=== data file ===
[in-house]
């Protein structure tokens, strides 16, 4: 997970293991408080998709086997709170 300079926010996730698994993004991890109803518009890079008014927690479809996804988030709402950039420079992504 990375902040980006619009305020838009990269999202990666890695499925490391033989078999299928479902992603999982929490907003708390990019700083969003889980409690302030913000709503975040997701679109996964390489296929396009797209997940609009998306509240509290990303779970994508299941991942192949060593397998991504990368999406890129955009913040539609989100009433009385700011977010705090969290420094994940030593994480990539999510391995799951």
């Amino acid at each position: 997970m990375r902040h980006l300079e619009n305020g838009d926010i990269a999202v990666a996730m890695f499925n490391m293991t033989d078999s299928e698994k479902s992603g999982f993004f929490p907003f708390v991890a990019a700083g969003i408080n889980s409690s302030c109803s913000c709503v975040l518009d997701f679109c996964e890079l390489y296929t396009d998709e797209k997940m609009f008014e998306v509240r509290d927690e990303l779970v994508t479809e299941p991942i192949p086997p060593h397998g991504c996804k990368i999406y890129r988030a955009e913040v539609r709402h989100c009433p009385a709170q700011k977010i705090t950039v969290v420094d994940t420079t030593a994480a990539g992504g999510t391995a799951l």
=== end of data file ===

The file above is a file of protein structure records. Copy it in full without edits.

[in-house]
């Protein structure tokens, strides 16, 4: 997970293991408080998709086997709170 300079926010996730698994993004991890109803518009890079008014927690479809996804988030709402950039420079992504 990375902040980006619009305020838009990269999202990666890695499925490391033989078999299928479902992603999982929490907003708390990019700083969003889980409690302030913000709503975040997701679109996964390489296929396009797209997940609009998306509240509290990303779970994508299941991942192949060593397998991504990368999406890129955009913040539609989100009433009385700011977010705090969290420094994940030593994480990539999510391995799951």
């Amino acid at each position: 997970m990375r902040h980006l300079e619009n305020g838009d926010i990269a999202v990666a996730m890695f499925n490391m293991t033989d078999s299928e698994k479902s992603g999982f993004f929490p907003f708390v991890a990019a700083g969003i408080n889980s409690s302030c109803s913000c709503v975040l518009d997701f679109c996964e890079l390489y296929t396009d998709e797209k997940m609009f008014e998306v509240r509290d927690e990303l779970v994508t479809e299941p991942i192949p086997p060593h397998g991504c996804k990368i999406y890129r988030a955009e913040v539609r709402h989100c009433p009385a709170q700011k977010i705090t950039v969290v420094d994940t420079t030593a994480a990539g992504g999510t391995a799951l």